December 2014 saw the reemergence of competition between rival pipeline projects in Eurasia—similar to the earlier competition between the Nabucco natural gas pipeline, proposed by a consortium of European companies, and Russia’s South Stream. Currently, Russia’s new proposed pipeline project—Turkish Stream—is challenging the Azerbaijani-initiated Southern Gas Corridor, which will carry Caspian-basin gas to Europe via the South Caucasus, Turkey and then across Southeastern Europe.
Turkey is already signed on to the Southern Gas Corridor—the Corridor’s longest pipeline segment, the Trans-Anatolian Pipeline (TANAP), will cross Turkey from east to west—but it is also being strongly courted by Moscow to host Turkish Stream (see EDM, December 17, 2014; February 20, 2015). This growing significance of Turkey in competing large-scale energy transit projects across Europe and Eurasia has also opened up a discussion domestically regarding which prospective energy union the country should become part of—European or Eurasian. Continue reading
In recent weeks, important information regarding the military balance of power in the South Caucasus has come to light. On June 3rd it was revealed that Russia has stationed an undisclosed number of Iskander-M ballistic missiles in Armenia. While on June 18th media outlets reported that Russia has begun the delivery of nearly $1 billion worth of weaponry, which include tanks, multiple rocket launchers and artillery cannons, to Azerbaijan. Continue reading
For those who enquire about what possible oucomes would stem from a war with Iran, war with Russia is a real possibility. Although this is not new news, it also gives insight into why (among many other reasons) Russia had manufactured justification and invaded Georgia in 2006: It provides strategic military access. As pointed out by the article, Georgia will likely have to be invaded again should war break out.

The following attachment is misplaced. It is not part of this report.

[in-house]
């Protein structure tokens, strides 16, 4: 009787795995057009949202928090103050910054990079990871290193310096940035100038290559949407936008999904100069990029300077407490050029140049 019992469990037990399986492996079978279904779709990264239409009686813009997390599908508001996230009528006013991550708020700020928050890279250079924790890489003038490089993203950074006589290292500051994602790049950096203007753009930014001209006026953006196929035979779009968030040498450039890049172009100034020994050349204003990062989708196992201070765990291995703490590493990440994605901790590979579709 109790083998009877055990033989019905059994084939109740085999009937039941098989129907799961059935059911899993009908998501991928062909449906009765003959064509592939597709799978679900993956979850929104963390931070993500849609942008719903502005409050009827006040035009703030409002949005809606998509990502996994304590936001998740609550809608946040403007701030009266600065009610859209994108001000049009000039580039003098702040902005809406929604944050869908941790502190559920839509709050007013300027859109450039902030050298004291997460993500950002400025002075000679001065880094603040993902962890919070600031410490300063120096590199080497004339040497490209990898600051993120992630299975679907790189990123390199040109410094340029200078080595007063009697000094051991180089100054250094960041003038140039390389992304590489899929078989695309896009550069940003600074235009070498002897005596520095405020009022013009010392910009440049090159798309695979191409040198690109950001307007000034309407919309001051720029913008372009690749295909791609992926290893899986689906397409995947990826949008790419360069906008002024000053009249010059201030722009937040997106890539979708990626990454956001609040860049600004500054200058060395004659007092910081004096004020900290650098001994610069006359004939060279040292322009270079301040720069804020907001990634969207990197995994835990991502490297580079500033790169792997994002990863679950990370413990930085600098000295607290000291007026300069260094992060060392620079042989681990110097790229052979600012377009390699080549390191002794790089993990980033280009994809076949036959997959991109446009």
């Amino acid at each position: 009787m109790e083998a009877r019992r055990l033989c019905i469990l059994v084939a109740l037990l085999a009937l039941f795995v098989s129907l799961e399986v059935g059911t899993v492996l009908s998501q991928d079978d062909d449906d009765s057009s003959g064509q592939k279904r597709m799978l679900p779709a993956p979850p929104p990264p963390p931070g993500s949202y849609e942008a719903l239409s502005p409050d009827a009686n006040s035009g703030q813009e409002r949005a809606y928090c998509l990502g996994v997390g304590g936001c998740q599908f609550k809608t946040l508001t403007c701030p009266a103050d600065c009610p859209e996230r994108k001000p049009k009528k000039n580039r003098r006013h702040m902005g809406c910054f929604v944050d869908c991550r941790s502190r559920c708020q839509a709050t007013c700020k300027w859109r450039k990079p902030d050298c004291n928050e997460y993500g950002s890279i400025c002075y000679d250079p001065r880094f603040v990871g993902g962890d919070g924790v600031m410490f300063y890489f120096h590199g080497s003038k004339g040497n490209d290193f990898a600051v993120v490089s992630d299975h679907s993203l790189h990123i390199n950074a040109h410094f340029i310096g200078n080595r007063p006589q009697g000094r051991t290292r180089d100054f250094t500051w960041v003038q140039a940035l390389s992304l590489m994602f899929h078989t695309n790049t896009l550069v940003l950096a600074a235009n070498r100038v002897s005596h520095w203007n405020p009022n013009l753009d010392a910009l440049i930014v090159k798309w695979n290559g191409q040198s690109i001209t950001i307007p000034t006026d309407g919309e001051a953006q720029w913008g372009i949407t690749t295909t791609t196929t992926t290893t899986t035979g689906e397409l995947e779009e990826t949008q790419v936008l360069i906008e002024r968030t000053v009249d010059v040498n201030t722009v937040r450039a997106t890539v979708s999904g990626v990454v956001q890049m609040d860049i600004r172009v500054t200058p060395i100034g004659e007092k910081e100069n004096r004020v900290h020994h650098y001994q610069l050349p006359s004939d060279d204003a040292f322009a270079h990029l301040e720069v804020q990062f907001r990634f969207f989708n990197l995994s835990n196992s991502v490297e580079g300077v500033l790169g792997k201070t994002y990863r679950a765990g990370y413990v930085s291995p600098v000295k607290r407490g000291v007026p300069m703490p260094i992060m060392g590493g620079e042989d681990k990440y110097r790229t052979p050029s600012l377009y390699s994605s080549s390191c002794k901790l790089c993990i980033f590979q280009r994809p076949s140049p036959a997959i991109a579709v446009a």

The Russian military anticipates that an attack will occur on Iran by the summer and has developed an action plan to move Russian troops through neighboring Georgia to stage in Armenia, which borders on the Islamic republic, according to informed Russian sources.
Dmitry Rogozin, who recently was the Russian ambassador to the North Atlantic Treaty Organization, or NATO, warned against an attack on Iran.
“Iran is our neighbor,” Rogozin said. “If Iran is involved in any military action, it’s a direct threat to our security.” Rogozin now is the deputy Russian prime minister and is regarded as anti-Western. He oversees Russia’s defense sector.
The implication of preparing to move Russian troops not only is to protect its own vital regional interests but possibly to assist Iran in the event of such an attack. Sources add that a Russian military buildup in the region could result in the Russian military potentially engaging Israeli forces, U.S. forces, or both.
Informed sources say that the Russians have warned of “unpredictable consequences” in the event Iran is attacked, with some Russians saying that the Russian military will take part in the possible war because it would threaten its vital interests in the region.
The influential Russian Nezavisimaya Gazeta newspaper has quoted a Russian military source as saying that the situation forming around Syria and Iran “causes Russia to expedite the course of improvement of its military groups in the South Caucasus, the Caspian, Mediterranean and Black Sea regions.”
This latest information comes from a series of reports and leaks from official Russian spokesmen and government news agencies who say that an Israeli attack is all but certain by the summer.
Because of the impact on Russian vital interests in the region, sources say that Russian preparations for such an attack began two years ago when Russian Military Base 102 in Gyumri, Armenia, was modernized. It is said to occupy a major geopolitical position in the region.